JV: I think that one of the things that readers should expect to see is a closer alignment between the priorities that are the focus of the operations division, which is our enforcement arm, and prevention activities by the safety associations. Not a closer alignment in terms of enforcement, but where our health and safety enforcement staff identify priorities of hazards, that the safety associations and prevention systems would be better aligned with providing support and educational material and services, so that we are all focused on the same priorities.
MA: So there shouldn’t be a concern that this is a conflict of interest?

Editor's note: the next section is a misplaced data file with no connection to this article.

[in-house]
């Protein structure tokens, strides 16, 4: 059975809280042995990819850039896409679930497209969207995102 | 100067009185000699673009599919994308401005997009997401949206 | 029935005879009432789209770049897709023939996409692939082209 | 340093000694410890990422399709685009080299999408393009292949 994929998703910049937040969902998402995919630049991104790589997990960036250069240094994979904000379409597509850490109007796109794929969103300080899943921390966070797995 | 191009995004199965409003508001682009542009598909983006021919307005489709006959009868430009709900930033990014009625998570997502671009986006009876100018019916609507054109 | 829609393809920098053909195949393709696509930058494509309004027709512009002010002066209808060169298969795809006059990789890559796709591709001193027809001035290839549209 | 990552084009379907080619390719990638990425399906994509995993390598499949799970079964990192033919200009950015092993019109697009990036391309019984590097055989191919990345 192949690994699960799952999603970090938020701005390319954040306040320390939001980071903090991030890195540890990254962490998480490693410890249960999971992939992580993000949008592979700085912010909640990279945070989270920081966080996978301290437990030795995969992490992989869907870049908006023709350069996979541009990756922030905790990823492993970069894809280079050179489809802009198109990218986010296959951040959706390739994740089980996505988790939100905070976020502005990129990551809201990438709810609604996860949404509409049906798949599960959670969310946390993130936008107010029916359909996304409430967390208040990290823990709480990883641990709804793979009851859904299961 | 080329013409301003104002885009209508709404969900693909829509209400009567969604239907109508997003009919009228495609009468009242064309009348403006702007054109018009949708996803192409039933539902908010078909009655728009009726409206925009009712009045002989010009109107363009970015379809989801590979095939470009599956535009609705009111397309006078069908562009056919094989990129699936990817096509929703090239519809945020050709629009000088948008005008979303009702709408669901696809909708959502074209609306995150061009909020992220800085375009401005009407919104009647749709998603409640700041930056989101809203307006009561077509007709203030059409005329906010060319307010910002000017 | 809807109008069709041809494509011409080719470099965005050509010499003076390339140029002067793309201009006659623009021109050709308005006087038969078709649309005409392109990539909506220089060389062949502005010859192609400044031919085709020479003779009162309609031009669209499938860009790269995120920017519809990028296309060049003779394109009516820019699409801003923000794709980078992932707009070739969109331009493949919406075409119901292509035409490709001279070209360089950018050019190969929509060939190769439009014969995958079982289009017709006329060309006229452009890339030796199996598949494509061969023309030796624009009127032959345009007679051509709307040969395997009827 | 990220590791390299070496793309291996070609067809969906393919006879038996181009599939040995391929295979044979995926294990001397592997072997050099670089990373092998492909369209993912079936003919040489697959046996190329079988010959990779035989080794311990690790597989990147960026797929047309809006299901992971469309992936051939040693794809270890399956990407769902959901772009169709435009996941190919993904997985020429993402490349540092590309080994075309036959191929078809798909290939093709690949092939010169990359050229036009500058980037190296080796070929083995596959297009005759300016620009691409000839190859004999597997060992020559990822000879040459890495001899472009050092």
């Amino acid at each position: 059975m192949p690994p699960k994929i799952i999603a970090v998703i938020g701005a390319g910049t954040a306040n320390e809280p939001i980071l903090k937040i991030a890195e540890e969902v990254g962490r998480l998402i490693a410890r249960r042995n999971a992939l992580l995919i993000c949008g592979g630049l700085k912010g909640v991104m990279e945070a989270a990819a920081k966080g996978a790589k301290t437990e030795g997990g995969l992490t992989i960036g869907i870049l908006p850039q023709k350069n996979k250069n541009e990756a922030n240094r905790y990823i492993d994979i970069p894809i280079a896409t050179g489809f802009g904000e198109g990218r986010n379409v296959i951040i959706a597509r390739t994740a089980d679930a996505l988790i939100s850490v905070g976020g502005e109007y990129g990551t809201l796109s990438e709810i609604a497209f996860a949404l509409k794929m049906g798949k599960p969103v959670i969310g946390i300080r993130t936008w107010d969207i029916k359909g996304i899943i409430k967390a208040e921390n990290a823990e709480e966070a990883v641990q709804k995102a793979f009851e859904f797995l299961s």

JV: There [have been] lots of questions related to that, but the expert panel report, and certainly the Ministry, recognizes that there needs to be a clear understanding of the separation of responsibilities. Certainly, the health and safety associations have had to strike that balance in the past. They’ve often been guided by actions or circumstances. So consultants who might be out and see an immediately life-threatening situation and are left with the reaction by the employer that they’re not going to do anything about it, you know, have in the past had to make it clear that something of that nature would have to be followed up. But both the Ministry and the safety associations recognize that if a company is working with a consultant and they’re making progress and they’re on that continuum of things getting better, then the Ministry does not want to jeopardize that relationship [with] “fishing expeditions,” by using information from the health and safety associations.